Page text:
I recall using every part of a coconut or banana tree and burning off dry leaf waste. People used to put eggshells as manure for their rose plants. I would be wrong to say no one does these things any more. It’s just that fewer people do it in these modern times. Unknowingly we have shifted towards consumerism and waste production. As our lifestyles have changed we have also changed. We just need to go back to our roots.
I had to make changes in my own home. No plastic bags to line the waste bucket – what do I do? Solution – compost the green matter, save the paper, bottles and other recyclable goods to resell, dispose and wash the bin everyday – there is less trash anyway. And just for fun, we decided to wash and save the eggs shells to make a mosaic .
Set your own date to quit using plastic bags. But do it before it’s too late to turn back. You don’t have to live in the Kanyakumari district to do it. Do it anywhere in the world. All you have to do is carry a bag or two in your vehicle. Make a stand. You can do your part by saying no to – one plastic bag at a time.
For more photos of the “No Plastics” campaign in Kanyakumari, check out Madavi’s Picassa Album.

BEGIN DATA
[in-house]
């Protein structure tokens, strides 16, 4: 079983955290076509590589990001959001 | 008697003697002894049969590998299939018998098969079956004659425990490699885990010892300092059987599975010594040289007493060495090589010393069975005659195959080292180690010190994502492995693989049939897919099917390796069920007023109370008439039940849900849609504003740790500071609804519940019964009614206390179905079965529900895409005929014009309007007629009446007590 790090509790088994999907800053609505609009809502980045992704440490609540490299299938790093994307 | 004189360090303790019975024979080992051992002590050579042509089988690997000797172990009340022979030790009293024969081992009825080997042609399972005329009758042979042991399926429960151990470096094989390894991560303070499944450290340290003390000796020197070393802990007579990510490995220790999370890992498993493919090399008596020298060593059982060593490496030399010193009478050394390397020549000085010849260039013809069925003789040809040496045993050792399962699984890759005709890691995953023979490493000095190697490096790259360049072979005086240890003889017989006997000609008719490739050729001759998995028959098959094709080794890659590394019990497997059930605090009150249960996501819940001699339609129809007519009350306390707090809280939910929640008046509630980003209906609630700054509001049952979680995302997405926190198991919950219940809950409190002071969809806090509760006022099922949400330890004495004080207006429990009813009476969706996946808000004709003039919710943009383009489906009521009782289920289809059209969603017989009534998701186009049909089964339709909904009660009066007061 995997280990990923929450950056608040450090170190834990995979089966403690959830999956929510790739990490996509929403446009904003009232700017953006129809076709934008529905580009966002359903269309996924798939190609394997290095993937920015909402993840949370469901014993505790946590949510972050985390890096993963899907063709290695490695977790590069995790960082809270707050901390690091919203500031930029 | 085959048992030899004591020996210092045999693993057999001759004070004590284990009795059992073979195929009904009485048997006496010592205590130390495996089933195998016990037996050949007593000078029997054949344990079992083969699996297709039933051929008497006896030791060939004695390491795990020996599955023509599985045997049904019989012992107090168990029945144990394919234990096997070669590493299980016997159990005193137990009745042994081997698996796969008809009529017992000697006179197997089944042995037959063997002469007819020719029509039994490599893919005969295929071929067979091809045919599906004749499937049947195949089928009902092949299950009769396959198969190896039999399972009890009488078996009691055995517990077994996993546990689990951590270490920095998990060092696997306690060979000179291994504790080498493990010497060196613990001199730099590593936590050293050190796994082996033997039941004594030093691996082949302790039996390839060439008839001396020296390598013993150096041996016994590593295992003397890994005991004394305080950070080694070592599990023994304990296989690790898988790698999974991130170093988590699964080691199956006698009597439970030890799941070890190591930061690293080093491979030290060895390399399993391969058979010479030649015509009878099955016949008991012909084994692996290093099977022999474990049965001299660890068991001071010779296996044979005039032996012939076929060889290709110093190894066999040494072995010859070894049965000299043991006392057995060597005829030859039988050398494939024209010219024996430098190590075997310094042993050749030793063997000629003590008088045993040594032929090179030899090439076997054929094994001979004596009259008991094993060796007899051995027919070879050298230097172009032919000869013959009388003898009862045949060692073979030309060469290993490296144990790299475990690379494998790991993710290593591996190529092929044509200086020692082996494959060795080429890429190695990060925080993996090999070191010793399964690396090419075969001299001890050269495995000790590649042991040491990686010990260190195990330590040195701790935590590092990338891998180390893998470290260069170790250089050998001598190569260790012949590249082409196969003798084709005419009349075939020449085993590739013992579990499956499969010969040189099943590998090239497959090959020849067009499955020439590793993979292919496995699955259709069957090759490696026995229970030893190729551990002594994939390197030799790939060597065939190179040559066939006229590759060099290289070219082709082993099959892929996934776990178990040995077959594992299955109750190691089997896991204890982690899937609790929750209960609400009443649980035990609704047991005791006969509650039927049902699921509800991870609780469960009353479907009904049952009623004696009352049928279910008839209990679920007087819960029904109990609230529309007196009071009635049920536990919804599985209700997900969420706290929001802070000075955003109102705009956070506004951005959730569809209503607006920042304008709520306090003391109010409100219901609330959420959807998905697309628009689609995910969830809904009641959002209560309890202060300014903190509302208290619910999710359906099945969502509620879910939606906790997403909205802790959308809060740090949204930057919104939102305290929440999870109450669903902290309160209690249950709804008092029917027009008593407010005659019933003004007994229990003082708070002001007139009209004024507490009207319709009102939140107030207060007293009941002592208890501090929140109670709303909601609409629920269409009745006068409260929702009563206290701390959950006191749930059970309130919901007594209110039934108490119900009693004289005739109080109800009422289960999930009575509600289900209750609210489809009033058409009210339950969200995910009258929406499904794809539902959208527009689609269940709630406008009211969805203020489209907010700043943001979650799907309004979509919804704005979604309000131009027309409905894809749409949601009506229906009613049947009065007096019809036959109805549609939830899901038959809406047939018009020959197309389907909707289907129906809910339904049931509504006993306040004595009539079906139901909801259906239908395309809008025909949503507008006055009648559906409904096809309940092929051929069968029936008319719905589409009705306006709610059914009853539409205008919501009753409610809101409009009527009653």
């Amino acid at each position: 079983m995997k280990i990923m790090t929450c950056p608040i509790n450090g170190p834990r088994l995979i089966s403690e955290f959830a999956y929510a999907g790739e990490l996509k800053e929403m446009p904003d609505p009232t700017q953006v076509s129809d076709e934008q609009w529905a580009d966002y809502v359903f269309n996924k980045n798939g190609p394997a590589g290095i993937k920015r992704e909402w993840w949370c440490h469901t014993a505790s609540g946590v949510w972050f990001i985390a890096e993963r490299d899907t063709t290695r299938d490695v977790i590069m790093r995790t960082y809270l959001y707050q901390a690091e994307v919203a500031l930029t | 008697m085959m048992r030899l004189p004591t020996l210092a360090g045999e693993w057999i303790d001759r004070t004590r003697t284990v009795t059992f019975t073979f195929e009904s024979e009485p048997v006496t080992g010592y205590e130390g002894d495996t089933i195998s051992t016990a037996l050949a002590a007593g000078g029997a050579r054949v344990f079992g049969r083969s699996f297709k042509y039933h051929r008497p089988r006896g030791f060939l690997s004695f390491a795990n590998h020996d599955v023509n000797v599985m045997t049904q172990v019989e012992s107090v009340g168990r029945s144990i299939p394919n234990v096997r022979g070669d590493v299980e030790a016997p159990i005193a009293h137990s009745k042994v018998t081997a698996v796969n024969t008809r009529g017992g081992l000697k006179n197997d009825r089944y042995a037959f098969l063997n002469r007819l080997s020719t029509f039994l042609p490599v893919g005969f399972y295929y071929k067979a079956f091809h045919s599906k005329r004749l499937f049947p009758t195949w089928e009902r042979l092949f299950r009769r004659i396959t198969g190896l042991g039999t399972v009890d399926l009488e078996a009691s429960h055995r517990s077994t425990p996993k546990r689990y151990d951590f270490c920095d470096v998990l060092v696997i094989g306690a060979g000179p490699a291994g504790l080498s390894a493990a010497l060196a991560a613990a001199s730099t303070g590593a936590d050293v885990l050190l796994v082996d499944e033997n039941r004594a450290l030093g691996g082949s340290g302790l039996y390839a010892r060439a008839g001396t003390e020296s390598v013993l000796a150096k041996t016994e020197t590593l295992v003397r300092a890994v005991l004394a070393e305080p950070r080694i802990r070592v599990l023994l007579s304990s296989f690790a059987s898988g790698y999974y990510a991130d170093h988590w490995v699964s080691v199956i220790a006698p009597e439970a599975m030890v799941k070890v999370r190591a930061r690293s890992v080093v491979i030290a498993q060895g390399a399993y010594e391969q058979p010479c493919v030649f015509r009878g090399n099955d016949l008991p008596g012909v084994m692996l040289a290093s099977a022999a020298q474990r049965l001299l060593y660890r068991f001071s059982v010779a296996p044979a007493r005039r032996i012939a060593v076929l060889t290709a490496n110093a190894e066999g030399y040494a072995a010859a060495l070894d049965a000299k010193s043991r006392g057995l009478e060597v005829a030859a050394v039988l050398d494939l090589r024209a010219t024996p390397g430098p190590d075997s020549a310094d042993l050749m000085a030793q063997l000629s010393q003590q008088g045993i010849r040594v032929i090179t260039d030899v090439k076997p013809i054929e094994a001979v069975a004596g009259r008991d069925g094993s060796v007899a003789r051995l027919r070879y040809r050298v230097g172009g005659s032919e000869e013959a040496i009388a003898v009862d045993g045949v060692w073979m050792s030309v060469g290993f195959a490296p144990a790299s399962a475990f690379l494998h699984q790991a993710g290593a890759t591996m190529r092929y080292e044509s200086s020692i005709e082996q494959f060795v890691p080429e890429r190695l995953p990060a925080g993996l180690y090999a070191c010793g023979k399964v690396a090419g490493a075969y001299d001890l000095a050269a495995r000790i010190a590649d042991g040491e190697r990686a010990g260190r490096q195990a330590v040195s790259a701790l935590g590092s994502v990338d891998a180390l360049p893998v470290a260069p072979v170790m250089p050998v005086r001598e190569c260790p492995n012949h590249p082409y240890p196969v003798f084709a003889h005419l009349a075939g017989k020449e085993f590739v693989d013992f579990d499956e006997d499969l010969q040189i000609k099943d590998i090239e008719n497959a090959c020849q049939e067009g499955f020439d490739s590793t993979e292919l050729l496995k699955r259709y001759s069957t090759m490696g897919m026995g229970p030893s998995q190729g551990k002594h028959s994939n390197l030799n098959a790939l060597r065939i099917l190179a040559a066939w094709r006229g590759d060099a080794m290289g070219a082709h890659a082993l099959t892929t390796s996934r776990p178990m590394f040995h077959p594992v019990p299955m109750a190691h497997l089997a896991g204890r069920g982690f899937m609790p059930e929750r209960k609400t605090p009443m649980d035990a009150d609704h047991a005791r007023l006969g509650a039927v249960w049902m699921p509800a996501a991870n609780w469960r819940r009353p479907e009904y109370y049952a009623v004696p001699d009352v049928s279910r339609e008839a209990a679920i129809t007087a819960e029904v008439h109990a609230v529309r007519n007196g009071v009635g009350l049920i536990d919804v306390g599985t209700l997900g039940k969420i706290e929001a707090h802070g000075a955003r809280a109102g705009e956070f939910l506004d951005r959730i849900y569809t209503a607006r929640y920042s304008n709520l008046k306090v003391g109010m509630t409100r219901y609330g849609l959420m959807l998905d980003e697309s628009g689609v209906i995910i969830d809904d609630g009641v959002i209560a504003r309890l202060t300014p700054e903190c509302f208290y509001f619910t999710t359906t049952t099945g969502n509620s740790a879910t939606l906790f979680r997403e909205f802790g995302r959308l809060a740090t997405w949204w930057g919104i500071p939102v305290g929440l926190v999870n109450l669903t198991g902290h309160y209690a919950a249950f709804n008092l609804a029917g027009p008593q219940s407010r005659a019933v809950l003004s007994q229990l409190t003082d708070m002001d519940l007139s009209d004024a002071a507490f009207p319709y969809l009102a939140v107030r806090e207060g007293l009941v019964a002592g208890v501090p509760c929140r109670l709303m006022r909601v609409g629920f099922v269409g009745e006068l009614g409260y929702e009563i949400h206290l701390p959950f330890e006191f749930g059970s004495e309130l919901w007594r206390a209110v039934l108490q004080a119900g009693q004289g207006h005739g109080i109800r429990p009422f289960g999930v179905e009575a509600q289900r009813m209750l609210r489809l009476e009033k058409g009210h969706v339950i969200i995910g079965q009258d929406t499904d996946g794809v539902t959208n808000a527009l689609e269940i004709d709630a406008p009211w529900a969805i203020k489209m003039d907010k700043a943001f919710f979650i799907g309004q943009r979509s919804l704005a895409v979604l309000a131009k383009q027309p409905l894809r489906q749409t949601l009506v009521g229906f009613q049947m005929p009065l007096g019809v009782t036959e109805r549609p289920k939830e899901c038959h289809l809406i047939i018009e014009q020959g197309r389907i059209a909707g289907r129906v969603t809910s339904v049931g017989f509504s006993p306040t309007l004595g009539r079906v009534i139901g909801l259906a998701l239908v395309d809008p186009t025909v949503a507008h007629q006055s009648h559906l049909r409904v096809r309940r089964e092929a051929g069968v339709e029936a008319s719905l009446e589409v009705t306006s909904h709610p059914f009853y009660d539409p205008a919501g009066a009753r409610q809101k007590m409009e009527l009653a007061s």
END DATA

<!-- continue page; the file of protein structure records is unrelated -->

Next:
In Rajendra Ratnoo’s words :
“The plastics carry bags and cups are banned in the entire District, consisting of 1057 rural habitations, 56 Town Panchayats and 4 Municipalities (Nagercoil is one among the 4 municipalities) and not in Nagercoil alone! What made us to succeed is that we did almost a six months long campaign and this campaign had some specific strategies, such as
1.Campaign had three components- Awareness generation, Training for behavioral Change of all stakeholders and Enforcement from a preannounced date i.e. 1st April 2010
2. Focus in the trainings beyond knowledge i.e. on change in attitude and behaviour
3. Leading by example before preaching i.e. before launching the campaign in Public Domain, First Collector and his family stopped using plastics, then entire Collector Office Staff and District Level Officers said NO to it, then we targeted the Leaders and opinion makers, including Honourable Minister for Tourism, MLAs, Municipal and Town Pt Chairpersons and gradually we went down upto ward members, SHG leaders, Traders, and sanitary workers!
4. Multiple Channels of Communication, including vernacular media, Schools, Colleges, FM Radio, SMS,Voice calls from District Collector to all citizens, through religious leaders i.e. both mass media, and interpersonal communication strategies were used!
The results of our team work are very encouraging and we are following and monitoring the Enforcement! Tamil Nadu Pollution Control Board provided good support in the campaign.
We have now launched the next Campaign for waste segregation and decentralised composting wherever possible and stopping pollution of water bodies that will be liable for criminal action from 1st July! We finally dream for a Zero Garbage Kanyakumari District! Solicit support and encouragement of responsible civil society members like you!
The Hindu: Anti-plastic campaign launched